shrug-l: WGS84 vs NAD83 and data transformation

Jordan,Jonathan D jjordan at
Wed Jun 7 09:15:10 EDT 2006

Holli Brandt:

In this vein, just some twobits regarding metadata in such situations--regardless of what technical decision you make for the coordinate system, make sure that a record of the production history (including details about the computation precision as mentioned by J. Sykes in the previous post below) follows the dataset wherever it goes.  This can take the form of a simple readme.txt containing the info, if there is some geodetic/data-collection detail that you cant find a GIS-software readymade metadata-tool to handle.  

In general, when it is necessary to do a quick-n-dirty workaround to get something like a poster graphic made in a timely manner, I wouldnt worry too much about the coord-system submeter fuzziness other than to record the history of what-was-done in the graphic's metadata for my own future reference, but when preparing a submeter real-deal dataset for archive/sharing, the coord-system of the original dataset (and its downstream processed versions and products) needs to be correctly specified regardless of whether this has to mention any original data-collection irregularities such as an awkward GPS setting.  Future users will appreciate the info (in several cases it would have saved me time spent sleuthing the production history of an out-of-house-supplied dataset), and after a few months of water-under-bridge, even the data-producer may well need to consult the detailed record they themselves created.  


Jack Jordan
jjordan at

-----Original Message-----
From: shrug-l-bounces at [mailto:shrug-l-bounces at] On Behalf Of Sykes, John
Sent: Tuesday, June 06, 2006 4:08 PM
To: Brandt, Holli; shrug-l at
Subject: RE: shrug-l: WGS84 vs NAD83 and data transformation

Depends on what you are trying to do.  Here's the issues as I understand it
(I'm still trying to get my mind around it):

1) WGS84 varies from NAD83(86) by about 0.1 mm, however, NAD83 has been
readjusted several times since 1986.

2) Even non-tectonic areas like Florida are moving at about 1 cm per year, so
something that's at X, Y this year, isn't next year, California and Alaska
are zooming all over the globe!

3) The projection of data from State Plane Coordinates to the projection your
map is using (UTM, Albers, etc.) is probably done in double precision, at
best (some software only uses single precision), introducing more millimeter
size errors into your conversion (want to do it right -- get a FORTRAN
compiler which is capable of quad-precision - then you can hold this error to
about 1 micrometer when projecting to Florida DEP Albers by my estimation).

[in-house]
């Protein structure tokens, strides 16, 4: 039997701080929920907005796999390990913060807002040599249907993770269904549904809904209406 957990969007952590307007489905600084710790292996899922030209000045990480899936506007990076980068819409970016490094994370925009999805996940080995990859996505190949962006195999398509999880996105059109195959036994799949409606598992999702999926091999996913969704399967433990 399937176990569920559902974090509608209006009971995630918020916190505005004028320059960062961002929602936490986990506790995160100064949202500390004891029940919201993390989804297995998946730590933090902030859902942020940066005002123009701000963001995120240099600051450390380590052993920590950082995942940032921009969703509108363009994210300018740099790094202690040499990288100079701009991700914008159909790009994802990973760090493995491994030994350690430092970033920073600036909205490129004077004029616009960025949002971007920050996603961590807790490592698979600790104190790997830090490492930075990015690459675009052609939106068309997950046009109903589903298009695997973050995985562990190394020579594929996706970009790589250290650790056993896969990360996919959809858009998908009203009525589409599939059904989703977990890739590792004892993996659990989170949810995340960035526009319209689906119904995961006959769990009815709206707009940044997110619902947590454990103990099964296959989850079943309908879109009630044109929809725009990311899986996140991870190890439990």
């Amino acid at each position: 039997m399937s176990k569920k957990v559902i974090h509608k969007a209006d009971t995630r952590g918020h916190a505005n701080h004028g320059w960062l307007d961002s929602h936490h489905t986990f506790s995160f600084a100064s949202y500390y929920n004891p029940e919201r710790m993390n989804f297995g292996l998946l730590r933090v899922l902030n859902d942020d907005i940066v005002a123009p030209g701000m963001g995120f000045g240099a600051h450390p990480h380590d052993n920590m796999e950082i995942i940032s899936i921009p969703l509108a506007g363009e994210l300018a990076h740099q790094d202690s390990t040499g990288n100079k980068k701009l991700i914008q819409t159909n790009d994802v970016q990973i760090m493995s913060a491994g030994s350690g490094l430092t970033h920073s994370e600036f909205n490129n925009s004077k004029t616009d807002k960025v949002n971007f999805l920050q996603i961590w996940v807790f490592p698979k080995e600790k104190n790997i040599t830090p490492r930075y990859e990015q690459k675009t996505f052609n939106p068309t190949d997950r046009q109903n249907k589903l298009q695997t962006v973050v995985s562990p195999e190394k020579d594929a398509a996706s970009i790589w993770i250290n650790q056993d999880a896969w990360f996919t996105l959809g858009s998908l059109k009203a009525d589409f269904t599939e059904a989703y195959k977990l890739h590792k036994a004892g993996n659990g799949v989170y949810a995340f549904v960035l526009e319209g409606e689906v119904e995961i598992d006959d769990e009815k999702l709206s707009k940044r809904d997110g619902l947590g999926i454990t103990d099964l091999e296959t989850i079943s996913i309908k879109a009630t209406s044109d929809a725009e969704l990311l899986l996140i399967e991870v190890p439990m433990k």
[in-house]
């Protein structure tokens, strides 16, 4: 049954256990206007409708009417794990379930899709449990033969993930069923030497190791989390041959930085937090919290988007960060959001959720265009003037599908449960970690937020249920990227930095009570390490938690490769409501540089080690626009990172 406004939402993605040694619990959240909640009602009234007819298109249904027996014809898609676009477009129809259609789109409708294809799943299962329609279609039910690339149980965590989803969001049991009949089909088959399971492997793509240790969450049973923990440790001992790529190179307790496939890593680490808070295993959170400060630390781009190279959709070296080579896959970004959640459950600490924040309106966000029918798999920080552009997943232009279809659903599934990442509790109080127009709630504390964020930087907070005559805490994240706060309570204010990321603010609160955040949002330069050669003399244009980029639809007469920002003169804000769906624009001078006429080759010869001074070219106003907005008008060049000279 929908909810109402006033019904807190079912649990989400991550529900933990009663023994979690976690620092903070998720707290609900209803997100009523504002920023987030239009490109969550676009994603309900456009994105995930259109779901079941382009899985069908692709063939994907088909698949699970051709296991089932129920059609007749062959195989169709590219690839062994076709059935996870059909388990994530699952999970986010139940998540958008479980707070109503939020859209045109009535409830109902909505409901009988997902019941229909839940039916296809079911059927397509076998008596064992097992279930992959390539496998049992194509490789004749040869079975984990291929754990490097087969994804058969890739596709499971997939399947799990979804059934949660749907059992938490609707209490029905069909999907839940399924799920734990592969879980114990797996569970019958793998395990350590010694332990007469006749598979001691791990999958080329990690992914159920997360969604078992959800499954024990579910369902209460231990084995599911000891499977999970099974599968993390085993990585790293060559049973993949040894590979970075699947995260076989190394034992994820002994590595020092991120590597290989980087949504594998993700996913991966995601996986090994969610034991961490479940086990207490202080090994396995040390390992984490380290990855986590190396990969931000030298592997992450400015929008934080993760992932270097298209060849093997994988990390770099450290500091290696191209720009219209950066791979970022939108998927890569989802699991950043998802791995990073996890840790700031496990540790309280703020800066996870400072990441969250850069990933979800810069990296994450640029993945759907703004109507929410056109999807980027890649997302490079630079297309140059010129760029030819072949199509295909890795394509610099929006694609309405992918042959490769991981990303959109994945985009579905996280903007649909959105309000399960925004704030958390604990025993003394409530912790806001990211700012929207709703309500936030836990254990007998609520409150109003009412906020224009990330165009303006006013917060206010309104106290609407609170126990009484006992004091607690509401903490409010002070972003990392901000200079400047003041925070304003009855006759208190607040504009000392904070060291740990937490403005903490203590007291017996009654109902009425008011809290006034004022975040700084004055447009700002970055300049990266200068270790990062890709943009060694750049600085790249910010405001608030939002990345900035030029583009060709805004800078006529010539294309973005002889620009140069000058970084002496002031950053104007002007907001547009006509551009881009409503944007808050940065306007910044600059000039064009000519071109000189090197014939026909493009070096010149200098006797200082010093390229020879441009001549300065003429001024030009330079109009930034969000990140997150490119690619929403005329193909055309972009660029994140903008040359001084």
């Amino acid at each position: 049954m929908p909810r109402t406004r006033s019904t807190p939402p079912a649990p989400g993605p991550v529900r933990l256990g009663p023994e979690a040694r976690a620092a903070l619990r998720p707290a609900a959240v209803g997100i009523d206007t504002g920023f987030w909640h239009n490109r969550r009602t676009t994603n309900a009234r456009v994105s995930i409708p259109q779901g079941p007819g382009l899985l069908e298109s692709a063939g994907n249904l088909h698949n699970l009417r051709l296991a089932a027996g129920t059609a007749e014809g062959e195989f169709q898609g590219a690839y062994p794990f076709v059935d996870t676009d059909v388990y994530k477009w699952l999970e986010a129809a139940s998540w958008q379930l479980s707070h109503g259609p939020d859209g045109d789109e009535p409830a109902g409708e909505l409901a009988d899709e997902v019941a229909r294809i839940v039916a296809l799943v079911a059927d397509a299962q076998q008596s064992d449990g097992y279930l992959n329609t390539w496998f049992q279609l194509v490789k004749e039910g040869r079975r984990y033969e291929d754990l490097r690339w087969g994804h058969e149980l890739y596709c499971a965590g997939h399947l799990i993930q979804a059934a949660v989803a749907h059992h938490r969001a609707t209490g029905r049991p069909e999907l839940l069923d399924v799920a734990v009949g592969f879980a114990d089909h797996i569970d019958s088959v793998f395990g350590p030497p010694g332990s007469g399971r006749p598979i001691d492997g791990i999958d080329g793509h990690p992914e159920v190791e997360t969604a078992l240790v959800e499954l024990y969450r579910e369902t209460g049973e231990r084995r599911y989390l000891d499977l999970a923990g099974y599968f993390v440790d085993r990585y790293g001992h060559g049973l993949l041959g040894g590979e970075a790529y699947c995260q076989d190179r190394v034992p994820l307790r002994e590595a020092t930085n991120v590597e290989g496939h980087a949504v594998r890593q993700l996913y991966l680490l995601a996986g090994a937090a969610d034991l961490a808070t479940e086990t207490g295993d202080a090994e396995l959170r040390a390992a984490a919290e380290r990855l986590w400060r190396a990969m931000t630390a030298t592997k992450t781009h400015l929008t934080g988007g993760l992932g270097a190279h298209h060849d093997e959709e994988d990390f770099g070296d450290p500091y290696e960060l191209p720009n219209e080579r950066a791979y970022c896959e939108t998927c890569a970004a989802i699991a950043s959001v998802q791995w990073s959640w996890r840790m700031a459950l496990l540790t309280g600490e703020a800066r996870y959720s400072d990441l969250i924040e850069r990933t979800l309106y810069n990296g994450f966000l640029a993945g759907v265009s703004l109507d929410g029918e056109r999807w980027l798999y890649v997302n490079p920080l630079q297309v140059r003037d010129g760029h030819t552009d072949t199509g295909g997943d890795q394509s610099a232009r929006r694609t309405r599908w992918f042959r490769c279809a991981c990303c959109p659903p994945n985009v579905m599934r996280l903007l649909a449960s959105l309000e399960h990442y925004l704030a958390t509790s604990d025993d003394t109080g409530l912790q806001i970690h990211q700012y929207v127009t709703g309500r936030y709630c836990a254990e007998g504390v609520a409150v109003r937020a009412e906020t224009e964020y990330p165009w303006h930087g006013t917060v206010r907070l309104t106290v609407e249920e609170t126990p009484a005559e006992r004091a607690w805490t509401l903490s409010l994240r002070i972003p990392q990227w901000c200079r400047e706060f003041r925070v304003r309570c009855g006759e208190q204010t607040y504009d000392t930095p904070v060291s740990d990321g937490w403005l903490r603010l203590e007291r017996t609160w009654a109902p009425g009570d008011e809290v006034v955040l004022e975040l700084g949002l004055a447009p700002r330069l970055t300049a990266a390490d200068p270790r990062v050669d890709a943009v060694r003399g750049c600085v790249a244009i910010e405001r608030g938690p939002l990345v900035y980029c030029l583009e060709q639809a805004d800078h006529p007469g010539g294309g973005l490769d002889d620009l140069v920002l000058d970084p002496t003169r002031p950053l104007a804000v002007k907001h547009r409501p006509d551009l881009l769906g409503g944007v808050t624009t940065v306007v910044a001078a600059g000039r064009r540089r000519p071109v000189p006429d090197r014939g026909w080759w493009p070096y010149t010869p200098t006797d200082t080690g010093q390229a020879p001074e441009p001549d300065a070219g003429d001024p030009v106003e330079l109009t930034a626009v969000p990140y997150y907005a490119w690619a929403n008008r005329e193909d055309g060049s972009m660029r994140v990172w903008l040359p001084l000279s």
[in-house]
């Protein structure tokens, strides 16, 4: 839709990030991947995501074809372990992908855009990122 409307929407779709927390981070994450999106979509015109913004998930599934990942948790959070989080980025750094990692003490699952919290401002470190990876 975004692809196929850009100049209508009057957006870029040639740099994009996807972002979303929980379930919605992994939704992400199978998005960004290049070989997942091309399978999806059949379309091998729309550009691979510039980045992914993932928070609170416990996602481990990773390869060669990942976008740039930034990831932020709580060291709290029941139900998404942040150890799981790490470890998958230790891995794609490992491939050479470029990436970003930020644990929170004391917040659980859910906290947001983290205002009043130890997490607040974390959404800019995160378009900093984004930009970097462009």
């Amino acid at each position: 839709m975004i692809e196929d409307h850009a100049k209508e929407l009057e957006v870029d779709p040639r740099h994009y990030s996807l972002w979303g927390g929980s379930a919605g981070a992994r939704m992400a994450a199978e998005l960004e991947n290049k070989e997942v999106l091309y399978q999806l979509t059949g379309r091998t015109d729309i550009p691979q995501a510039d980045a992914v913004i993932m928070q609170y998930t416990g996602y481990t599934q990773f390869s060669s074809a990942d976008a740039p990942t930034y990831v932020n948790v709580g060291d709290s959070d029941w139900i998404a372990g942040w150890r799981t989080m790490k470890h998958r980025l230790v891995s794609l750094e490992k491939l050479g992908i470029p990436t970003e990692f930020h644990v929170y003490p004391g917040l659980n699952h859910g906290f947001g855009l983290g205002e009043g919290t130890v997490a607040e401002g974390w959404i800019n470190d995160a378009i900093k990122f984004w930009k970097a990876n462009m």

4) Also, the difference between NAD83(86) and NAD83(HARN) is a few
centimeters, and NAD83(HARN) is in the  process of being revised by NOAA/NGS
as we speak.  Actually, this might be good (eventually), since the purpose of
the readjustment is to fit everything to the network of Continuously
Operating Reference Stations (CORS) throughout the USA with about 2 cm
accuracy (or about 1 part in 10,000,000).
5) Finally, State Plane Coordinate systems are a planar system (hint, look at
the name).  Other coordinate systems are usually spherical or, better yet,
ellipsoidal, so the conversion from SPCs to Geographical Coordinates, for
example, are done by a "Best Fit" data method.  The errors from this
conversion can be in the 10 - 20 cm range at worst (in a state like Florida,
which has many fit points, it is much better).

So, what was your question again?

-- John

-----Original Message-----
From: shrug-l-bounces at
[mailto:shrug-l-bounces at] On Behalf Of Brandt, Holli
Sent: Tuesday, June 06, 2006 2:59 PM
To: shrug-l at
Subject: shrug-l: WGS84 vs NAD83 and data transformation

Good Afternoon fellow SHRUGGIES:

Ok we recently received sub-centimeter GPS data in State Plane WGS84 (it was
set up on the unit before they collected the data).  After I make it a
shapefile and go to Define the shapefile, it seems that my only choice in
ArcCatalog is State Plane NAD83.  I have read several posts on the web that
state WGS84 and NAD83 are 'really close' and I can simply lie to ArcMap by
choosing the State Plane NAD83 definition.  My concern is that I will be
losing some resolution of my sub-centimeter data by lying to ArcMap.  

So here are all my questions:
Are WGS84 and NAD83 close enough?
Is there a way to define State Plane WGS84 in ArcCatalog?
Should I lie?
Any other suggestions?

Thanks - Holli

Holli M. Brandt
GIS Project Manager
EnVetCo, Inc.
520 S. Independence Blvd.
Suite 200
Virginia Beach, VA 23462
Office:  (757) 456-0028
Fax:  (757) 456-0399
Cell:  (757) 438-0058
hbrandt at 
SHRUG-L mailing list

SHRUG-L mailing list

More information about the SHRUG-L mailing list